Starting something new requires courage. Because anyone who does something can also fail in the process. What attracts is the possibility of success. In 2011, I founded the Internet and cable TV project “SwissYouthTV”. For this, I received the Youth Promotion Prize of the Canton of Solothurn, on whose jury I later served for three years. Subsequently, I was nominated for a journalism prize for having filmed a documentary about food waste. But in 2015, the TV project was discontinued – that was the year in which I also completed my training as a chef. I was disappointed. Fortunately, at that time, a new field had piqued my curiosity: the fashion industry. I developed ideas and visions. In 2015, the first actions followed. On my website, I presented my first own T-shirt collection to a larger audience. The feedback was overwhelming. People liked what I was doing. And so something small became something bigger. During my military service, I was busy planning a new collection. On June 25, 2016, the big day arrived. I was allowed to present the clothes in a fashion show. Some t-shirts from 2015 completed the new collection. Fifteen models presented them on the catwalk. The Simply Black collection, which I designed at that time, included 42 garments, which were presented in the hall filled to capacity. In addition to photography, fashion had become an exciting field of activity for me in which I could put myself in focus; something that was never possible in photography behind the camera. I was inspired by various people; for one thing, there was Karl Lagerfeld. He had always fascinated me – be it his creativity, attitude and expertise when it comes to fashion and models. Other sources of inspiration are Kristian Schuller, with his creative work, and Peter Lindbergh, who was able to perfectly capture the emotions of his models. These working methods and styles still shape my work today. They give me a direction. They show me what is possible.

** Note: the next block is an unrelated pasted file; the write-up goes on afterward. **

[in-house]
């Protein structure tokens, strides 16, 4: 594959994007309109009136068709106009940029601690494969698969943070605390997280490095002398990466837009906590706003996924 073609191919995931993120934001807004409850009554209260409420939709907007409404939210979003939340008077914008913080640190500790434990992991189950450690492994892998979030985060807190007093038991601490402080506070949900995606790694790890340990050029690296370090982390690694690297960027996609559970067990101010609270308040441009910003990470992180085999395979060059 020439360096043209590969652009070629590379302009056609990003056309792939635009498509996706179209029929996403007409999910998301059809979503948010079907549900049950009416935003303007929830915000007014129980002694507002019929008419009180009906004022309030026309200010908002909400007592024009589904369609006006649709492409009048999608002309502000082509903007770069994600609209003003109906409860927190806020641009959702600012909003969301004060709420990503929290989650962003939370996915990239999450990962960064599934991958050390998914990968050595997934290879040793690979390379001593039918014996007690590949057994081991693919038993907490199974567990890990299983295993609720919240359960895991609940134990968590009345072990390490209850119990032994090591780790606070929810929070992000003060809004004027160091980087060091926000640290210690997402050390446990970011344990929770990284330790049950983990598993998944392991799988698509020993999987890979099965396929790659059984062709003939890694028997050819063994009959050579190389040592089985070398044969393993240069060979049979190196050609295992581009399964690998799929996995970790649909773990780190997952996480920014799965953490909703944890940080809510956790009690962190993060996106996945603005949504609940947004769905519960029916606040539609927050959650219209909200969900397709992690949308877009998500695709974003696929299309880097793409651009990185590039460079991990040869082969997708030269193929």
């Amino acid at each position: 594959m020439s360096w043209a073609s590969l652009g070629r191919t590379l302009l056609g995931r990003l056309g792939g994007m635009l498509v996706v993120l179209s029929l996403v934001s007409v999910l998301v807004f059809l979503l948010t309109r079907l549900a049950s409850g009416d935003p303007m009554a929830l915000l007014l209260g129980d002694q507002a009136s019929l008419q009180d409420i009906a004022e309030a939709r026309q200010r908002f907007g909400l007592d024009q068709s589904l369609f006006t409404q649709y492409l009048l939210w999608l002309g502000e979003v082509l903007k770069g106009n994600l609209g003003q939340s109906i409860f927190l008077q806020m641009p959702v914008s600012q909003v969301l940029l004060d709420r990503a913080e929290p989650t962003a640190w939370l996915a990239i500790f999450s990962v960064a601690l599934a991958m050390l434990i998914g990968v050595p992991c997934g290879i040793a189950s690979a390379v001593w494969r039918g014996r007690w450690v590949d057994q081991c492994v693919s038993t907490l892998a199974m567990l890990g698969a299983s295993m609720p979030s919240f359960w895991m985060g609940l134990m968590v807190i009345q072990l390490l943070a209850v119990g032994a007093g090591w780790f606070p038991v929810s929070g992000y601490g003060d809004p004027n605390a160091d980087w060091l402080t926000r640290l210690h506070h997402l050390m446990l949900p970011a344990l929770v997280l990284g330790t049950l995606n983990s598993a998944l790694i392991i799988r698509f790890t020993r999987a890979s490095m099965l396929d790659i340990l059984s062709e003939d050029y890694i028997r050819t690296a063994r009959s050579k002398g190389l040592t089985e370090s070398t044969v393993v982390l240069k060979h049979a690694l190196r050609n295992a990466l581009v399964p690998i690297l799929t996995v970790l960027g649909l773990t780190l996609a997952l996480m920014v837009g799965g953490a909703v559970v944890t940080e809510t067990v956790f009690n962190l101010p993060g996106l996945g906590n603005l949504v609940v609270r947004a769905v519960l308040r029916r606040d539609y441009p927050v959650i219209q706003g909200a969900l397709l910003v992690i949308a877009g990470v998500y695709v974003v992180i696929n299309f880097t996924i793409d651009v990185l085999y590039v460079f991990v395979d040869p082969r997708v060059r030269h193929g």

I have always been fascinated by how many photographers have been able to present their work in big magazines. I wanted that too! However, before I could get down to the business of writing up and submitting my images to the various magazines, I was contacted by a small fashion publication in Paris via Instagram. That was the start of a new chapter for me: publishing my images. Today, I have collected over 450 magazines and publications in my portfolio – that’s one of the things I love about the work. I don’t know if I would still be taking pictures today if I couldn’t show my images. I think posting your images on Instagram is certainly great – seeing your work on a magazine cover in a newsstand, however, is the beautiful work for me. In general, I’m fascinated by the impact images can develop in print. After my first publications in magazines, I was allowed to show my work in the most prestigious galleries in the world – something I could only dream of before. This came about through my many contacts, and chance also had a hand in it. Because clearly, the quality of the work is important, but without contacts and networking nothing works in this day and age.